3) If you are talking about "room to grow," you should have a kegging setup as a long term goal. With that goal in mind, just get the normal cheap hand capper. They do the same job for about 1/4 of the price of a bench capper. By the time you move to kegging, either capper will be sitting collecting dust, so don't invest there.
4) If you want to start with equipment with room to grow, I'd highly recommend starting off with a 10-15 gallon stainless steel boil kettle. That's about the best long term investment you will make. Buy a good, bigger pot now, and you'll still be using it in your setup 10-20 years from now.
This is what I recommend for almost everyone.
Complete Beer Making Kit
Now, there are other kits, this is just the kit I received and short of AGstuff like a mash tun and lauter tun, and the burner and kettle this has it all. And nothing you can't use down the line. Want to make fruit beer or dryhopped IPAs, you have the carboy. It comes with an auto-siphon which I recommend 10 times out of 10 over a racking cane. Includes a hyrometer which is pretty worthless for extract brewing outisde of practice.
If you get that kit, a good burner and a good kettle you'll be set for some time and as you expand you will use almost all of the equipment that you have.Spend money on the pot and the burner, get a relatively cheap kit. You can upgrade to bigger and better fermenters down the road.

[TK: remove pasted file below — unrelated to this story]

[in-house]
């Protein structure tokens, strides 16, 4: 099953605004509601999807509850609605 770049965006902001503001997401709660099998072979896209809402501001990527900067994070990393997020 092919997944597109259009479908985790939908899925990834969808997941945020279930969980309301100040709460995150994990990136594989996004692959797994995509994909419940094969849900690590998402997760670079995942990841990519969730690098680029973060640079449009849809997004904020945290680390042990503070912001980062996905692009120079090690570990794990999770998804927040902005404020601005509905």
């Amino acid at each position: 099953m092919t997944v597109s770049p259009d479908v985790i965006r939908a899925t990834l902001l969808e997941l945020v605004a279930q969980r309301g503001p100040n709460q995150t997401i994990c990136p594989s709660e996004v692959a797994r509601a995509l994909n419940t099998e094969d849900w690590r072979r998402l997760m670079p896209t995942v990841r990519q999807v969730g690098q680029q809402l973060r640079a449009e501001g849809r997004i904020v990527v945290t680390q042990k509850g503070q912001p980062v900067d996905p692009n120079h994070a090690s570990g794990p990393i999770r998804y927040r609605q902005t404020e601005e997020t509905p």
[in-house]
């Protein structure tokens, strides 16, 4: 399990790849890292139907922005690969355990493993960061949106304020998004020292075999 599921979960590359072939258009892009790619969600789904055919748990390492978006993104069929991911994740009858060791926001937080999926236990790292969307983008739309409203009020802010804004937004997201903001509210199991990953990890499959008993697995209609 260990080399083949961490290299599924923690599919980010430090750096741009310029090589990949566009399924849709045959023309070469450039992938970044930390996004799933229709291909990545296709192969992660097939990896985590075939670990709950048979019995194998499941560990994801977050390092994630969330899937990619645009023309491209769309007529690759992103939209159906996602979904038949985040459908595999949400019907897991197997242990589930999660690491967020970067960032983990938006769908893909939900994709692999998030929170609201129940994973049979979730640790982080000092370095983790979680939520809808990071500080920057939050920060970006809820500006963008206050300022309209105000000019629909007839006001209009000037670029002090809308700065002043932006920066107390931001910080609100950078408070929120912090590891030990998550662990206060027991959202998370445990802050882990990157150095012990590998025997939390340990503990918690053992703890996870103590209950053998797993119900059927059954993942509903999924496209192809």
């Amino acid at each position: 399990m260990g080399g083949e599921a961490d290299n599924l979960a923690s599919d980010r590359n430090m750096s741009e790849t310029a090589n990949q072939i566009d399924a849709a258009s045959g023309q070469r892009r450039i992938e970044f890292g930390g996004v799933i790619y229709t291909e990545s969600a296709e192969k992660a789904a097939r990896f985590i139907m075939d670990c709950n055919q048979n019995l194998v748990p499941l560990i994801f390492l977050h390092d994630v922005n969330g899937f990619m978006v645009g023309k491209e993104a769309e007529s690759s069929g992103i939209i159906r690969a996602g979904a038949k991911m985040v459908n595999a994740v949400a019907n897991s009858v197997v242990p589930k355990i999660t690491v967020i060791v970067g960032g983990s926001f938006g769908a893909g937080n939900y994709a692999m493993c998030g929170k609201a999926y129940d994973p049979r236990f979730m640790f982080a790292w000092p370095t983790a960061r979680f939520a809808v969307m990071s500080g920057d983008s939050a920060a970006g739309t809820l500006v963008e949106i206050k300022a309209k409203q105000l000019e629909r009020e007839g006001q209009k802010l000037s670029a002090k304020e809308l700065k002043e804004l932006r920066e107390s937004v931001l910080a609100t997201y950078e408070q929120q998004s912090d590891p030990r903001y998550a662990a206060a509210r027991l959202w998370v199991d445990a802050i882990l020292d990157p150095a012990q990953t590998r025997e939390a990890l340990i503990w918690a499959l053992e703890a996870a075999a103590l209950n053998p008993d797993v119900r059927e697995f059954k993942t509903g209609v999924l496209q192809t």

Or this one from midwest,$10 cheaper; http://www.midwestsupplies.com/brewi...er-bottle.html
Yup, that's another choice. Only thing it's missing the other kit has is a mash paddle which is kinda silly, but I've used it and been happy. I would just recommend one with the autosiphon that's a must for me, and having a carboy so you can learn how to secondary a beer if necessary. I recommend the kit I recommended cause I got it for myself :rockin:
The one from midwest has a fermtech autosiphon in it. And secondaries are just about useless unless adding fruit,oaking,or the like. I even dry hop in primary. It would be good if you have only one fermenter. But he wants to brew enough to fill two at a time,& a 5G BB or carboy is too small for that. I have that mash paddle from midwest myself,24". Doesn't cost much. And this one has a DVD to show what to do.
Who needs DVDs when you have How to Brew and the Complete Joy of Homebrewing books? :rockin:
No the Midwest Kit is nice, for me it's not even close to a debate as to which one I'd buy cause I live like 10 minutes from love2brew and as a member of NJCB I get 5% off any purchase. So aside from saving money because I'm not dealing with Shipping, I'm also saving money with my craft beer discount thing. So for me it's a no brainer, LHBS>Ordering online.
Well,in your case then,it's a no brainer. But for him,we should give a few options to choose from. I thought that to be best.:mug:
I have the following non-recurring set-up that I feel “just gets the job done” if you have 2-3 batches going, not including brew pots and burner. Trust me you will be doing this sooner rather than later once the addiction sets in.
• (1) 6.5 gallon glass carboy My preferred fermenter
• (3) 6.5 gallon bucket assemblies Sanitizing, racking, secondary, bottling buckets, etc
• (1) auto siphon
• Carboy brush
• Bottle brush
• Bottle wand
• (2) each 2 and 3 foot 5/16 in tubes
• Long and large stainless spoon
• Rubber stopper for the carboy
• Bunch of 3 piece airlocks (they break easily)
• Extra spigots (they break easy)
• Cheap bottle capper
• 12” high thermometer
• Digital thermometer A must in my opinion
• (4) Femomters
• (1) each large and small funnel
• Grain bag for extract brewing
• 10 gallon Mash Tun Easy to make yourself
I know i missed something